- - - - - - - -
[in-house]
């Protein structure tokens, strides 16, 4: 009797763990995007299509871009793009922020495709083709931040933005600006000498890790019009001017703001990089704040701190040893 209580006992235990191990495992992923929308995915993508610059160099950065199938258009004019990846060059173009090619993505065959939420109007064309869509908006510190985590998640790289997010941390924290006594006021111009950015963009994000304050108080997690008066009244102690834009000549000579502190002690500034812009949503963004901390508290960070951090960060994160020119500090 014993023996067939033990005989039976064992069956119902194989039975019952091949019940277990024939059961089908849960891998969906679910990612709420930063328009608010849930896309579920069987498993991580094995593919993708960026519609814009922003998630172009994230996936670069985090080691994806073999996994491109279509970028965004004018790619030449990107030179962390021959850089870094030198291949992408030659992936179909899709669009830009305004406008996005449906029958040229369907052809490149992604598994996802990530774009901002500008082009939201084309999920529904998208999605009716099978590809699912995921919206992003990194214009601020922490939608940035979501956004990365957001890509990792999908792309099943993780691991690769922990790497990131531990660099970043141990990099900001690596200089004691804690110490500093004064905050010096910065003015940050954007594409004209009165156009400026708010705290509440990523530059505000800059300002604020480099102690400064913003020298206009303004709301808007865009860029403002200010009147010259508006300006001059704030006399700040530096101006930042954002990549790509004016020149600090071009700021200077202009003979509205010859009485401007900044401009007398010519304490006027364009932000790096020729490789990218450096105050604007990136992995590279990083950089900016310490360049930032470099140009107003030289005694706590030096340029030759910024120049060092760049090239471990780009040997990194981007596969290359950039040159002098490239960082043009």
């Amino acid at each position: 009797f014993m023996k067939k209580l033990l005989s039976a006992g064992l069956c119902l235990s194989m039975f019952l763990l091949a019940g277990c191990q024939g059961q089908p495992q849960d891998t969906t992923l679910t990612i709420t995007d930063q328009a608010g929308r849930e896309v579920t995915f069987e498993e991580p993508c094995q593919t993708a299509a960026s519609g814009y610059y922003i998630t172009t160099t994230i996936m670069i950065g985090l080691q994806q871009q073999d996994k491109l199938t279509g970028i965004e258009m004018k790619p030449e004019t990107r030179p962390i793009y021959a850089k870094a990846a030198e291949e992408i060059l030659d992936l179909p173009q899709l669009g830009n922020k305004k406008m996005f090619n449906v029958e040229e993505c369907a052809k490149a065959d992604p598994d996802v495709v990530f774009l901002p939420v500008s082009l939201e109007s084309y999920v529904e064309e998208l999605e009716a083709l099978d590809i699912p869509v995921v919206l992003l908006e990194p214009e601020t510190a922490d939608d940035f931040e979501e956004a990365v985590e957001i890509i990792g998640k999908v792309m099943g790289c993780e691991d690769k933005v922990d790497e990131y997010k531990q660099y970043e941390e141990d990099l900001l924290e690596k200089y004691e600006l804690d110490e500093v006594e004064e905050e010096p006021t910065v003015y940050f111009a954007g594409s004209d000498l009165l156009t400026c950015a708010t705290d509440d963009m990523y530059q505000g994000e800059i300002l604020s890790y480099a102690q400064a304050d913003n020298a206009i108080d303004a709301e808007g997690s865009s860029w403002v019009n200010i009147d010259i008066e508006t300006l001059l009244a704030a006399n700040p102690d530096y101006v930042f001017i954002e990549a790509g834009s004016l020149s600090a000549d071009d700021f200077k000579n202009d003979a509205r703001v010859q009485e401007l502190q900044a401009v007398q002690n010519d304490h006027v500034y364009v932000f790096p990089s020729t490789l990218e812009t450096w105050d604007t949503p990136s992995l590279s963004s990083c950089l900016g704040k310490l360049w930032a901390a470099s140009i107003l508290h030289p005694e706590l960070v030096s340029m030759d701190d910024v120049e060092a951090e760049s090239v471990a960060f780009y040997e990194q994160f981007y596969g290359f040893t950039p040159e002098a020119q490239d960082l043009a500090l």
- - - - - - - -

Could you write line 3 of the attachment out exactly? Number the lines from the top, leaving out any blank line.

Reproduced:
């Amino acid at each position: 009797f014993m023996k067939k209580l033990l005989s039976a006992g064992l069956c119902l235990s194989m039975f019952l763990l091949a019940g277990c191990q024939g059961q089908p495992q849960d891998t969906t992923l679910t990612i709420t995007d930063q328009a608010g929308r849930e896309v579920t995915f069987e498993e991580p993508c094995q593919t993708a299509a960026s519609g814009y610059y922003i998630t172009t160099t994230i996936m670069i950065g985090l080691q994806q871009q073999d996994k491109l199938t279509g970028i965004e258009m004018k790619p030449e004019t990107r030179p962390i793009y021959a850089k870094a990846a030198e291949e992408i060059l030659d992936l179909p173009q899709l669009g830009n922020k305004k406008m996005f090619n449906v029958e040229e993505c369907a052809k490149a065959d992604p598994d996802v495709v990530f774009l901002p939420v500008s082009l939201e109007s084309y999920v529904e064309e998208l999605e009716a083709l099978d590809i699912p869509v995921v919206l992003l908006e990194p214009e601020t510190a922490d939608d940035f931040e979501e956004a990365v985590e957001i890509i990792g998640k999908v792309m099943g790289c993780e691991d690769k933005v922990d790497e990131y997010k531990q660099y970043e941390e141990d990099l900001l924290e690596k200089y004691e600006l804690d110490e500093v006594e004064e905050e010096p006021t910065v003015y940050f111009a954007g594409s004209d000498l009165l156009t400026c950015a708010t705290d509440d963009m990523y530059q505000g994000e800059i300002l604020s890790y480099a102690q400064a304050d913003n020298a206009i108080d303004a709301e808007g997690s865009s860029w403002v019009n200010i009147d010259i008066e508006t300006l001059l009244a704030a006399n700040p102690d530096y101006v930042f001017i954002e990549a790509g834009s004016l020149s600090a000549d071009d700021f200077k000579n202009d003979a509205r703001v010859q009485e401007l502190q900044a401009v007398q002690n010519d304490h006027v500034y364009v932000f790096p990089s020729t490789l990218e812009t450096w105050d604007t949503p990136s992995l590279s963004s990083c950089l900016g704040k310490l360049w930032a901390a470099s140009i107003l508290h030289p005694e706590l960070v030096s340029m030759d701190d910024v120049e060092a951090e760049s090239v471990a960060f780009y040997e990194q994160f981007y596969g290359f040893t950039p040159e002098a020119q490239d960082l043009a500090l």